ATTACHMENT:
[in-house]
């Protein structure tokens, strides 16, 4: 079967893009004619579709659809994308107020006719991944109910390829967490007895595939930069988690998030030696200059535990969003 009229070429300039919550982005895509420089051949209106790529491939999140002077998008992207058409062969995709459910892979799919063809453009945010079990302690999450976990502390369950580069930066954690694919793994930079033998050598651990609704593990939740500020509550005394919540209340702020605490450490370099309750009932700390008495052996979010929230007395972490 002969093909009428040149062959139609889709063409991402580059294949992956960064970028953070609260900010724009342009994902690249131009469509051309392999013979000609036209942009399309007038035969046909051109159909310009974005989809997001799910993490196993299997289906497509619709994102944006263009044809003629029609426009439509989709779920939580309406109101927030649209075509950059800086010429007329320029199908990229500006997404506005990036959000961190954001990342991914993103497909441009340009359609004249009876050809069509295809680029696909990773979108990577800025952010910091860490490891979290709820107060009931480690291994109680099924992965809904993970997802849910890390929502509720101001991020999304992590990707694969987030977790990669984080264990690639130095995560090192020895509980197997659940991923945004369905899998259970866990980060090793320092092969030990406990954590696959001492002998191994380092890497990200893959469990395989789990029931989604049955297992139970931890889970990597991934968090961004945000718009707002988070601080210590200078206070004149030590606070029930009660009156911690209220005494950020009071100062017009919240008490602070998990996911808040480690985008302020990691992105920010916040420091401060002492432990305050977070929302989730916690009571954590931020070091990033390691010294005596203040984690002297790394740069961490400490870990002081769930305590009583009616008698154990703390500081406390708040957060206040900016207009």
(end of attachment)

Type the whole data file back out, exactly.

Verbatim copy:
[in-house]
């Protein structure tokens, strides 16, 4: 079967893009004619579709659809994308107020006719991944109910390829967490007895595939930069988690998030030696200059535990969003 009229070429300039919550982005895509420089051949209106790529491939999140002077998008992207058409062969995709459910892979799919063809453009945010079990302690999450976990502390369950580069930066954690694919793994930079033998050598651990609704593990939740500020509550005394919540209340702020605490450490370099309750009932700390008495052996979010929230007395972490 002969093909009428040149062959139609889709063409991402580059294949992956960064970028953070609260900010724009342009994902690249131009469509051309392999013979000609036209942009399309007038035969046909051109159909310009974005989809997001799910993490196993299997289906497509619709994102944006263009044809003629029609426009439509989709779920939580309406109101927030649209075509950059800086010429007329320029199908990229500006997404506005990036959000961190954001990342991914993103497909441009340009359609004249009876050809069509295809680029696909990773979108990577800025952010910091860490490891979290709820107060009931480690291994109680099924992965809904993970997802849910890390929502509720101001991020999304992590990707694969987030977790990669984080264990690639130095995560090192020895509980197997659940991923945004369905899998259970866990980060090793320092092969030990406990954590696959001492002998191994380092890497990200893959469990395989789990029931989604049955297992139970931890889970990597991934968090961004945000718009707002988070601080210590200078206070004149030590606070029930009660009156911690209220005494950020009071100062017009919240008490602070998990996911808040480690985008302020990691992105920010916040420091401060002492432990305050977070929302989730916690009571954590931020070091990033390691010294005596203040984690002297790394740069961490400490870990002081769930305590009583009616008698154990703390500081406390708040957060206040900016207009």